(5) By using an inert gas or a blend of inert gases that is heavier than oxygen to purge oxygen from containers filled with oil-based finishing product, a long term deficiency has been corrected with a simple, smart chemical remedy.
The preferred embodiment of the invention will now be described in detail with reference to the drawings, wherein:
FIG. 1 shows the process in which to use an aerosol can filled with an inert gas or a blend of inert gases to displace the oxygen from a container that has leftover finish in it. After the oxygen is flushed out of a container with the gas or blend, then the lid is sealed.
FIG. 2 shows how the heavy gases sink down to block oxygen from the liquid surface. Because the blend of gas is heavier than oxygen, gravity will separate the liquid surface from any oxygen that may remain in a container.
FIG. 3 shows the successful results of a preliminary test, demonstrating the protective effect of the finish preserver. The vial on the right (with the heavier gas mixture in it) has not thickened and skinned over like the vial on the left, which was unprotected prior to closure.
Reference Numerals in FIGS. 1-3:
(10) aerosol can filled with an inert gas or blend of inert gases
(12) inert gas or blend of inert gases
(13) storage container
(14) leftover liquid/oil-based finish
(15) storage container lid
(16) gases heavier than oxygen form layers of protection
(17) leftover liquid stored with blend of inert gases
(18) leftover liquid stored without blend of inert gases
(19) skinned over gel formed on top layer
(20) oxygen and lighter gases
This invention relates to the method to preserve leftover products such as oil-based finish during storage and prevent such products from curing (i.e., hardening, gelling, skinning over, etc.) with oxygen. Even a tightly sealed container of leftover paint, stain, varnish, or other oil-based finish, will skin over, gel, or thicken with time. This occurs because the oxygen that is sealed in the storage container continues to react with oil-based finishes. When these finishes are stored, enough oxygen can be trapped inside the container head space to cure and thicken the product, sometimes forming a skin over the top.
By using a blanket of non-reactive, protective inert gas or blend of inert gases to purge the container, finish can be stored safely and all of it used, not just the first half. One of the following heavier than oxygen inert gases can be used in the present method: carbon dioxide, argon, xenon and krypton or a blend of such gases. In a preferred embodiment of the present invention, an effective blend of gases consists of nitrogen, argon, and carbon dioxide. The blend preferably contains an argon minimum of about 5 volume % argon and a maximum of about 40 volume %. Similarly, the blend preferably contains a carbon dioxide minimum of about 15 volume % carbon dioxide and a maximum of about 50 volume %. Therefore, the optimum blend consists of about 5 to about 40 volume % argon, about 15 to about 50 volume % carbon dioxide and the balance nitrogen. The maximum amount of nitrogen in the preferred blend is about 75% so that the resulting blend is heavier than oxygen. Although there is no minimum amount of nitrogen, it has been found that the optimum blend for the method of the present invention consists of at least 30 volume % nitrogen. Neon having a similar density to nitrogen can be also be used in the blend or substituted for nitrogen. Because nitrogen, argon and carbon dioxide each have a different density, they form three layers of protection and defense against oxygen remaining in the container.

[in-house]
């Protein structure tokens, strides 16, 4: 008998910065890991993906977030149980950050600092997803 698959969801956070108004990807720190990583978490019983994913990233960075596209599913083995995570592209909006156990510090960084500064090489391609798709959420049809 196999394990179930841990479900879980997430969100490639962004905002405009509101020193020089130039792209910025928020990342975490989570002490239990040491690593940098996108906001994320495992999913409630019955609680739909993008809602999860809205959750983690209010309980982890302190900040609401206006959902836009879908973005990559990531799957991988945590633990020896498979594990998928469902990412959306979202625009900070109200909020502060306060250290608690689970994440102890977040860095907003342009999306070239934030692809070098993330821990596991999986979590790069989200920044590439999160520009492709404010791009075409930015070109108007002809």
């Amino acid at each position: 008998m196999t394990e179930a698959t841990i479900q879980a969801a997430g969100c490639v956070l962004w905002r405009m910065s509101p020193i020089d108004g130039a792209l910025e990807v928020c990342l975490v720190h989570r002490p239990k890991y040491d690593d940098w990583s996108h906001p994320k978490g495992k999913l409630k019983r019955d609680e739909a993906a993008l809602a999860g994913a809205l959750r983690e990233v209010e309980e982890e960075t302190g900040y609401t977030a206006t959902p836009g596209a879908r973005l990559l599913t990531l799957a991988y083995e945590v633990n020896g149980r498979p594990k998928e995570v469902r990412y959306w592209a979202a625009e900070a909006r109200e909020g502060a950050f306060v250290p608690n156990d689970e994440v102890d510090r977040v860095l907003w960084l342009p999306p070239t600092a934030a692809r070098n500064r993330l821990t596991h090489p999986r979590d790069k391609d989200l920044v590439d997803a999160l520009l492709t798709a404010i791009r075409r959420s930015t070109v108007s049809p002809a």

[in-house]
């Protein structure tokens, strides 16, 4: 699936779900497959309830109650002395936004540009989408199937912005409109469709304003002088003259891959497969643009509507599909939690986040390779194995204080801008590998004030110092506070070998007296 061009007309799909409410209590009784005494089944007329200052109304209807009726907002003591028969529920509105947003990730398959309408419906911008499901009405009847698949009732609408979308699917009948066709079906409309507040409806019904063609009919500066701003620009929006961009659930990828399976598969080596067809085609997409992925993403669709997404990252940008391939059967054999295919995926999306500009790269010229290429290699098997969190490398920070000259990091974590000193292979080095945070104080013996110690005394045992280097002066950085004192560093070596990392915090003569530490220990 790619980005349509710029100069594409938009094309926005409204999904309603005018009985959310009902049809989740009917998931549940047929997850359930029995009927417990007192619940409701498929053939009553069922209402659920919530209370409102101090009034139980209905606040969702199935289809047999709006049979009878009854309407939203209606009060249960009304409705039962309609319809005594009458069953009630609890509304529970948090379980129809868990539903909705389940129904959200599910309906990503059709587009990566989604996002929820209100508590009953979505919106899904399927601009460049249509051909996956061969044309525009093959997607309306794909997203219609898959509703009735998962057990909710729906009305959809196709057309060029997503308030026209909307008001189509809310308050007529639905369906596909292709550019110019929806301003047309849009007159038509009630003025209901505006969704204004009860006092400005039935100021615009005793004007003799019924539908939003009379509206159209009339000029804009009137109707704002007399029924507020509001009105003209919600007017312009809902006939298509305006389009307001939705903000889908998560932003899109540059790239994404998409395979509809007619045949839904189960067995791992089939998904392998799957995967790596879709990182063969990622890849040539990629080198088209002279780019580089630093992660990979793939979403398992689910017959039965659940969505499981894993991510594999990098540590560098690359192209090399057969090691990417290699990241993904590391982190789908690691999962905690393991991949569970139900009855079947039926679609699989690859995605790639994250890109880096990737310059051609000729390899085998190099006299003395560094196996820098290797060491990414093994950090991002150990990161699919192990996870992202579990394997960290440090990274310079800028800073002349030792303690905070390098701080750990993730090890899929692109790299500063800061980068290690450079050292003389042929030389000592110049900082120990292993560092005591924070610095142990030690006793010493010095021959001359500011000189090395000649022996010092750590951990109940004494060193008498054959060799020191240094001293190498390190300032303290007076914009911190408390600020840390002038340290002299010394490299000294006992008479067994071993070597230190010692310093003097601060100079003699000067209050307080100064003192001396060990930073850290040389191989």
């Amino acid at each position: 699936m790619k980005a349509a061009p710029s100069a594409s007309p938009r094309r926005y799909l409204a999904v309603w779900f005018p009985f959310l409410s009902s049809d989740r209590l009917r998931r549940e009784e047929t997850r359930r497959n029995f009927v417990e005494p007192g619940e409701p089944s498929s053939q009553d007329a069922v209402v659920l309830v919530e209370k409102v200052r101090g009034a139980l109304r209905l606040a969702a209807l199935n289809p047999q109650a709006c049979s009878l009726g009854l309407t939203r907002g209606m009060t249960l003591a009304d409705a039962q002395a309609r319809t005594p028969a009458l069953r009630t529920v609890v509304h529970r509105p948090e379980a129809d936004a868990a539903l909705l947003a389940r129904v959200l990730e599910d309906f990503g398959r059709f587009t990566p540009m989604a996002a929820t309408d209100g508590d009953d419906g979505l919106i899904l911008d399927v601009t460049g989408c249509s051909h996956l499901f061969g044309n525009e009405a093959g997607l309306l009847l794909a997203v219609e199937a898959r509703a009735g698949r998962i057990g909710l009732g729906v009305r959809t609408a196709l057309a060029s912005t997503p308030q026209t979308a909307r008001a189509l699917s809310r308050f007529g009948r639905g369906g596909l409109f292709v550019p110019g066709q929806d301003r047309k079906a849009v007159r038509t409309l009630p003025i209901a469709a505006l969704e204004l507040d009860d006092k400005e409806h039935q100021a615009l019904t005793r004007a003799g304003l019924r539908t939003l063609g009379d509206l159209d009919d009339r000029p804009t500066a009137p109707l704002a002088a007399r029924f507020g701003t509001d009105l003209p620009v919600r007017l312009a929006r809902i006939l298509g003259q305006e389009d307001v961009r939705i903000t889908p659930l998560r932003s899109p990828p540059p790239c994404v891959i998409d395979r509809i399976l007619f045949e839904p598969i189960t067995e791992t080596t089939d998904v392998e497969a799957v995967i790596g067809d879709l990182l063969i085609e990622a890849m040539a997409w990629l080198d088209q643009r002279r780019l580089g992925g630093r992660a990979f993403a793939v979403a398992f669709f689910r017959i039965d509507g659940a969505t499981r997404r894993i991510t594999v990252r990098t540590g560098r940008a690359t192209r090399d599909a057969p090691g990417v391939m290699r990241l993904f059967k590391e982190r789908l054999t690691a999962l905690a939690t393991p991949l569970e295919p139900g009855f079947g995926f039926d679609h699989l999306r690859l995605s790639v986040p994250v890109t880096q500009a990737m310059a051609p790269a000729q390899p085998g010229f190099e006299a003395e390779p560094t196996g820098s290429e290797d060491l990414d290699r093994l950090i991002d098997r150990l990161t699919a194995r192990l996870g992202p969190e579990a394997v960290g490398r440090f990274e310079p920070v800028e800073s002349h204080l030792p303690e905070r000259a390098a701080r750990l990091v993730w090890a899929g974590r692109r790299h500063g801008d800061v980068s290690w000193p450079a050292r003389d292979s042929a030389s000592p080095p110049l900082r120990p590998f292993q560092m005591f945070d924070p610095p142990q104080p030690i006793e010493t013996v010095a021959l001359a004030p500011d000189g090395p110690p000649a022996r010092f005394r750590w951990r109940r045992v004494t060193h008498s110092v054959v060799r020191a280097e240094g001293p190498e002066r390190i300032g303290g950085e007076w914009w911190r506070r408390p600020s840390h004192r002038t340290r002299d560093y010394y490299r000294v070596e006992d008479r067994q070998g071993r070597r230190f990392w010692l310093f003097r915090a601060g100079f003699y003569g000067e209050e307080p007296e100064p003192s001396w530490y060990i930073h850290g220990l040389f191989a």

FIG. 1 shows the process of using aerosol can 10 filled with the preferred blend of gases 12 to displace the oxygen from container 13 containing leftover finish 14 in container 13. After the oxygen 20 is flushed out of container 13 with blend 12, lid 15 is sealed tightly. A sturdy aerosol container 10 is used so the gases can be pressurized and applied in such a manner. The aerosol can 10 is typically eighteen bar aluminum material that holds approximately 160 psi pressure.
As FIG. 2 shows, the layers of heavy gases 16 sink down to block oxygen from the surface of liquid finish 14 with each of the separate gases of blend 12 providing the three layers of protection and defense from oxygen. Because the preferred blend of gases is heavier than air, it will immediately force the oxygen from container 13 and separate the liquid surface from any oxygen or lighter gases 20 that may remain in container 13. Gravity forces the lighter gases and oxygen away from the liquid and heavy gases. The leftover finish 14 will store indefinitely with the lid 15 sealed tightly.
FIG. 3 shows the results of a successful preliminary test, demonstrating the protective effect of the finish preserver method. Right vial 17 contains the heavier gas mixture in it and does not have thickened or skinned over gel 19 as left vial 18, which was unprotected prior to closure.
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|U.S. Classification||53/432, 53/403|
|Apr 10, 2007||FPAY||Fee payment|